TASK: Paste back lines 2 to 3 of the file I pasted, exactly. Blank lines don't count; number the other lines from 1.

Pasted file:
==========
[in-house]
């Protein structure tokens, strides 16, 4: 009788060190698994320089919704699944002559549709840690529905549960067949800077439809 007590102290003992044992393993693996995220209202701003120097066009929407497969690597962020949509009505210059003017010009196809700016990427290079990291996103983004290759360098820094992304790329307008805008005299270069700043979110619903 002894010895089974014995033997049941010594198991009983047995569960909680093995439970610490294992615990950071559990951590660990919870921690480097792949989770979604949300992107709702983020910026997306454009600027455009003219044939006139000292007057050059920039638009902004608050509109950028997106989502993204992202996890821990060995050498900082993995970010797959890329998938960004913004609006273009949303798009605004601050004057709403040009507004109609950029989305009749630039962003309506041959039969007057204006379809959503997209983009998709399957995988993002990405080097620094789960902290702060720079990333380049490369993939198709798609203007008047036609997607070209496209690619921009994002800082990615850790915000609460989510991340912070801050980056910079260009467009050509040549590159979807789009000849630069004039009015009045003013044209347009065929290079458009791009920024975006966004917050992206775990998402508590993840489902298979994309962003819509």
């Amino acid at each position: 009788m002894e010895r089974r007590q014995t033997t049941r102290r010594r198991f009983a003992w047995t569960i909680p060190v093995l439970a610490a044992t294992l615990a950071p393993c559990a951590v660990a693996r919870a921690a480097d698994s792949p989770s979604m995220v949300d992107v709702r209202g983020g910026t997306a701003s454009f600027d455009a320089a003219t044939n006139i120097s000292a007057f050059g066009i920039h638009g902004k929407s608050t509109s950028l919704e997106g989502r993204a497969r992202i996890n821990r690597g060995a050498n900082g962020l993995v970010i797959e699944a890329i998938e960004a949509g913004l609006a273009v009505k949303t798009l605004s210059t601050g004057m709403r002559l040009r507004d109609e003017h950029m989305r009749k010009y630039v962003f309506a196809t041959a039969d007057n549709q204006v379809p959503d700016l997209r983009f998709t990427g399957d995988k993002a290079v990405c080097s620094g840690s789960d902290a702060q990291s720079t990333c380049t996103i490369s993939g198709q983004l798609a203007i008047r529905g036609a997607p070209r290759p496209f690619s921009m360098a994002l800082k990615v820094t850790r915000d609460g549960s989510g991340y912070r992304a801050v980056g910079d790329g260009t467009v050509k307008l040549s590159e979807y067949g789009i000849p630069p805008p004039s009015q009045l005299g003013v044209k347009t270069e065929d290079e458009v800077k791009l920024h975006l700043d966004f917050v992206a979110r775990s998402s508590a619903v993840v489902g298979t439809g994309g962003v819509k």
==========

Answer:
């Protein structure tokens, strides 16, 4: 009788060190698994320089919704699944002559549709840690529905549960067949800077439809 007590102290003992044992393993693996995220209202701003120097066009929407497969690597962020949509009505210059003017010009196809700016990427290079990291996103983004290759360098820094992304790329307008805008005299270069700043979110619903 002894010895089974014995033997049941010594198991009983047995569960909680093995439970610490294992615990950071559990951590660990919870921690480097792949989770979604949300992107709702983020910026997306454009600027455009003219044939006139000292007057050059920039638009902004608050509109950028997106989502993204992202996890821990060995050498900082993995970010797959890329998938960004913004609006273009949303798009605004601050004057709403040009507004109609950029989305009749630039962003309506041959039969007057204006379809959503997209983009998709399957995988993002990405080097620094789960902290702060720079990333380049490369993939198709798609203007008047036609997607070209496209690619921009994002800082990615850790915000609460989510991340912070801050980056910079260009467009050509040549590159979807789009000849630069004039009015009045003013044209347009065929290079458009791009920024975006966004917050992206775990998402508590993840489902298979994309962003819509």
């Amino acid at each position: 009788m002894e010895r089974r007590q014995t033997t049941r102290r010594r198991f009983a003992w047995t569960i909680p060190v093995l439970a610490a044992t294992l615990a950071p393993c559990a951590v660990a693996r919870a921690a480097d698994s792949p989770s979604m995220v949300d992107v709702r209202g983020g910026t997306a701003s454009f600027d455009a320089a003219t044939n006139i120097s000292a007057f050059g066009i920039h638009g902004k929407s608050t509109s950028l919704e997106g989502r993204a497969r992202i996890n821990r690597g060995a050498n900082g962020l993995v970010i797959e699944a890329i998938e960004a949509g913004l609006a273009v009505k949303t798009l605004s210059t601050g004057m709403r002559l040009r507004d109609e003017h950029m989305r009749k010009y630039v962003f309506a196809t041959a039969d007057n549709q204006v379809p959503d700016l997209r983009f998709t990427g399957d995988k993002a290079v990405c080097s620094g840690s789960d902290a702060q990291s720079t990333c380049t996103i490369s993939g198709q983004l798609a203007i008047r529905g036609a997607p070209r290759p496209f690619s921009m360098a994002l800082k990615v820094t850790r915000d609460g549960s989510g991340y912070r992304a801050v980056g910079d790329g260009t467009v050509k307008l040549s590159e979807y067949g789009i000849p630069p805008p004039s009015q009045l005299g003013v044209k347009t270069e065929d290079e458009v800077k791009l920024h975006l700043d966004f917050v992206a979110r775990s998402s508590a619903v993840v489902g298979t439809g994309g962003v819509k």